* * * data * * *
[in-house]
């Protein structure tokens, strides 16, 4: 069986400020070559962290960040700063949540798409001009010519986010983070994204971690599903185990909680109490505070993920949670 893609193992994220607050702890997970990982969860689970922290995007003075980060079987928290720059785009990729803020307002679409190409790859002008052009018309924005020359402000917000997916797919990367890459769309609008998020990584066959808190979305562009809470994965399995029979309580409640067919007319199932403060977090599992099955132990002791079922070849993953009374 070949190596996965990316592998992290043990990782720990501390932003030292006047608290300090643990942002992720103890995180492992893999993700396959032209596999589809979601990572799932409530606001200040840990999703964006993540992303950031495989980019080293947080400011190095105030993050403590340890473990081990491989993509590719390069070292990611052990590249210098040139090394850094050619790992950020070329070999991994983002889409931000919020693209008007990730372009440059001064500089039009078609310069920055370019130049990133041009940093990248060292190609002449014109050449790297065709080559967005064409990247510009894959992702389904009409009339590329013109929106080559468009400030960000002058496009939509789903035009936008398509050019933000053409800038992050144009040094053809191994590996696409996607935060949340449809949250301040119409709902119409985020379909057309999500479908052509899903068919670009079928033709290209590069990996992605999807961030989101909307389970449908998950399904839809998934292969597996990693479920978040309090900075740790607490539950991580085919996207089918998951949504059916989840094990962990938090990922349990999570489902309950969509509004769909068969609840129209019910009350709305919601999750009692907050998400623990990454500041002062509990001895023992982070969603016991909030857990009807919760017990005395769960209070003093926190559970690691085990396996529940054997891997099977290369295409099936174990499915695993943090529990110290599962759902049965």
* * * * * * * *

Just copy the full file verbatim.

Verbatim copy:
[in-house]
């Protein structure tokens, strides 16, 4: 069986400020070559962290960040700063949540798409001009010519986010983070994204971690599903185990909680109490505070993920949670 893609193992994220607050702890997970990982969860689970922290995007003075980060079987928290720059785009990729803020307002679409190409790859002008052009018309924005020359402000917000997916797919990367890459769309609008998020990584066959808190979305562009809470994965399995029979309580409640067919007319199932403060977090599992099955132990002791079922070849993953009374 070949190596996965990316592998992290043990990782720990501390932003030292006047608290300090643990942002992720103890995180492992893999993700396959032209596999589809979601990572799932409530606001200040840990999703964006993540992303950031495989980019080293947080400011190095105030993050403590340890473990081990491989993509590719390069070292990611052990590249210098040139090394850094050619790992950020070329070999991994983002889409931000919020693209008007990730372009440059001064500089039009078609310069920055370019130049990133041009940093990248060292190609002449014109050449790297065709080559967005064409990247510009894959992702389904009409009339590329013109929106080559468009400030960000002058496009939509789903035009936008398509050019933000053409800038992050144009040094053809191994590996696409996607935060949340449809949250301040119409709902119409985020379909057309999500479908052509899903068919670009079928033709290209590069990996992605999807961030989101909307389970449908998950399904839809998934292969597996990693479920978040309090900075740790607490539950991580085919996207089918998951949504059916989840094990962990938090990922349990999570489902309950969509509004769909068969609840129209019910009350709305919601999750009692907050998400623990990454500041002062509990001895023992982070969603016991909030857990009807919760017990005395769960209070003093926190559970690691085990396996529940054997891997099977290369295409099936174990499915695993943090529990110290599962759902049965």